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Thread: Letís talk Shellac

  1. #1
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    Letís talk Shellac

    I was recently reading through ďFinishing 101Ē by a well respected finishing expert. While it mentions Shellac, the author spends zero pages on instructional technique. Got me wondering why such a time tested finish would be dished in a ď101Ē book.

    I use shellac for 90% of my projects. Durability seems to be the dominant negative comment. But how durable do you really need a finish to be? Sure, kitchen tables, coffee tables, end tables require some serious durability. But anything else - sofa tables, boxes, frames, clocks, art pieces, even tool handles and the like just donít need a high durable finish.

    The pros, IMHO, far outweigh the cons.

    Pros: easy to apply, dries quickly (so multiple coats can be done within an hour, no time for dust to settle), no need to sand between coats, easy to fix blemishes or issues later on, multiple tones, brings out nice wood character, minimizes blotching, environmentally friendly, non-toxic, buffs out well

    Cons: if thinned (1 to 1 1/2lb cut) will need a lot of coats to form a film (8-10 is my usual routine), not durable for high use applications, will dissolve if exposed to alcohol

    Other than maybe needing more patience, what other downsides are there? I guess I was just suprised the ď101Ē book left it out. A shame, I think, for those starting out.

  2. #2
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    I'm a fan of shellac for many things, from a barrier coat between dissimilar finishing steps (my most frequent use) all the way to it being the final finish on things where it's appropriate.

    The biggest challenge with shellac is learning how to properly apply it when spraying isn't the solution...brushing and wiping shellac requires a completely different technique than things like varnishes and it's easy for folks new to the process to struggle with that.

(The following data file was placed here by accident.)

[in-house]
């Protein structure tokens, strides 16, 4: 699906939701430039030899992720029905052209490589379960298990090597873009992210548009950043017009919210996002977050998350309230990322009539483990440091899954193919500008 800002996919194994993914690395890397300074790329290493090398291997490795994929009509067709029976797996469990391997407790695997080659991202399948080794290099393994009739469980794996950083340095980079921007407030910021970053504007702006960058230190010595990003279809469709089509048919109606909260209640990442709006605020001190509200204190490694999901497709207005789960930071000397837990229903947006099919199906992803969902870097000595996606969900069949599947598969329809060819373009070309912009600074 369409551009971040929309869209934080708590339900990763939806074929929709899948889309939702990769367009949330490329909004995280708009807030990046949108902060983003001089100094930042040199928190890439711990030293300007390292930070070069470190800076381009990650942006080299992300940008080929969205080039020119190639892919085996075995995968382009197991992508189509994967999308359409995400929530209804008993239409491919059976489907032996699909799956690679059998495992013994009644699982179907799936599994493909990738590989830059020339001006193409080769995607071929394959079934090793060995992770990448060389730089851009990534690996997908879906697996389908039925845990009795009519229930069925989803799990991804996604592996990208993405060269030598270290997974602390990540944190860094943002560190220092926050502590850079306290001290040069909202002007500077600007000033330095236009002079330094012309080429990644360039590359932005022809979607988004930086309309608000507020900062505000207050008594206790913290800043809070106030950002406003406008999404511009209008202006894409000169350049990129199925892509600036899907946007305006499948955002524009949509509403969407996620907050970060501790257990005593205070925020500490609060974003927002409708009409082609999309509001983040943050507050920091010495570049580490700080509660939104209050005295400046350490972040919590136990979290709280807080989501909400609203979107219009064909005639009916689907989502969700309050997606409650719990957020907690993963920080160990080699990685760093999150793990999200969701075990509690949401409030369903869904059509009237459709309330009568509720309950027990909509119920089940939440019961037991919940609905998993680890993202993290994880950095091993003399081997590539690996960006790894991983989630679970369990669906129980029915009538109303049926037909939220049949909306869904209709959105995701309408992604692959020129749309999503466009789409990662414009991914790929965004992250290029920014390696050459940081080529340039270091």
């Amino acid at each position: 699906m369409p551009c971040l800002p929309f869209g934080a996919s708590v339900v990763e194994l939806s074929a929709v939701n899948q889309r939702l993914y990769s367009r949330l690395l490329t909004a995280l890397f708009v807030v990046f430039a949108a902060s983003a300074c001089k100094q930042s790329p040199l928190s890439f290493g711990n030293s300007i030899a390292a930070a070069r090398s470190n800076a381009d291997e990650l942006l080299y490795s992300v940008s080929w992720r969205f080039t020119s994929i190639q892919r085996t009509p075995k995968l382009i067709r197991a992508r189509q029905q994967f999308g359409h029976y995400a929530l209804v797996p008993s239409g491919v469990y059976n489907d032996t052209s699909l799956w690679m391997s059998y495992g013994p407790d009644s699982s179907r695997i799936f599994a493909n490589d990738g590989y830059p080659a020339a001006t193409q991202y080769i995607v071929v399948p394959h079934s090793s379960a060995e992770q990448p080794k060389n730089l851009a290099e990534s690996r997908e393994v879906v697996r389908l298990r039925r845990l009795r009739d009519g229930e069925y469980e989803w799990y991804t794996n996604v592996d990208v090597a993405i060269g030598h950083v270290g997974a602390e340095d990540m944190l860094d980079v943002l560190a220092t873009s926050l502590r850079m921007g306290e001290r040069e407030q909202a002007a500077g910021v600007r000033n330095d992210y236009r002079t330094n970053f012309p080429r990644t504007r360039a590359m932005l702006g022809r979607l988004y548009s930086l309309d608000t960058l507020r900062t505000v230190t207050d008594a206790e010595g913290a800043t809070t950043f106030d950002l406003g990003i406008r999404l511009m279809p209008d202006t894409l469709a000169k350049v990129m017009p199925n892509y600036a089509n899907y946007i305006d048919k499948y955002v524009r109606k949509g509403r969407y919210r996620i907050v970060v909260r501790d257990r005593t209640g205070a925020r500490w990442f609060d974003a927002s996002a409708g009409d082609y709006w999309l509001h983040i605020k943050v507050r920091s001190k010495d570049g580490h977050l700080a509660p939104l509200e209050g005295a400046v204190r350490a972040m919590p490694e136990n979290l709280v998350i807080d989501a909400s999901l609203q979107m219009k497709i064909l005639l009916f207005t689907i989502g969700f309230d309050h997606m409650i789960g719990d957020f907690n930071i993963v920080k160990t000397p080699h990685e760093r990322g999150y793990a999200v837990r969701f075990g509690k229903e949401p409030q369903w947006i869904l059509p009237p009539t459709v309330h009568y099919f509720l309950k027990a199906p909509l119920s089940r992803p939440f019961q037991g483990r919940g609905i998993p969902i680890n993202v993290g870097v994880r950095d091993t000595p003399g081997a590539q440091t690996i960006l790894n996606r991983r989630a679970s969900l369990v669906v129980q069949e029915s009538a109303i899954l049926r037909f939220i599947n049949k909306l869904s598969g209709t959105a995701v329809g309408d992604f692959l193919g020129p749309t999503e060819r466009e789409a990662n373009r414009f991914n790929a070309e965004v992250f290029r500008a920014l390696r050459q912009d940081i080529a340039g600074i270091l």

--

    The most expensive tool is the one you buy "cheaply" and often...

  3. #3
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    I don't know the book nor the finishing expert, but it can be difficult to write convincingly if you don't know a subject first hand. Write and ask him why.

    Properly applied shellac is hand rubbed to compact the finish, fill the grain and thus give it greater durability than if it is brushed or sprayed. This is physical work that in the past required you to have your hands immersed in alcohol for 40 or more hours per week. This is before any relevant enforced safety regulations. The end result was a trade of alcoholics with terrible tennis elbow. This is fact, not exaggeration. For example, the withdrawal symptoms meant we would all be sick for the first 3 weeks of annual leave, start to feel good in the final week just in time to go back to work. So now you all know why I don't have much time for shellac and why I don't drink.

    Sprayed nitro lacquers were a godsend. With the right combination of stains and minimal hand rubbing, you could duplicate the appearance of shellac in a fraction of the time with a more durable product.

    If you are doing the occasional job at home, shellac is fine in the right situation. However, as a trade skill it has lost its popularity as there are faster more durable and cheaper ways to polish, and it's always the money that talks loudest. Cheers

  4. #4
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    Wayne, I think you are correct that for any kind of production work, there are certainly much better solutions these days, even in the small shop that cannot safely spray NC Lacquer like mine. But for some projects that individual makers, well...make...shellac is certainly a very nice option and there's little chance of any prolonged issue with the alcohol, IMHO, because the exposure is minimal. There's something about shellac that's appealing to work with. And what's not to like about something that also coats some candy to protect it from the evil human hand.
    --

    The most expensive tool is the one you buy "cheaply" and often...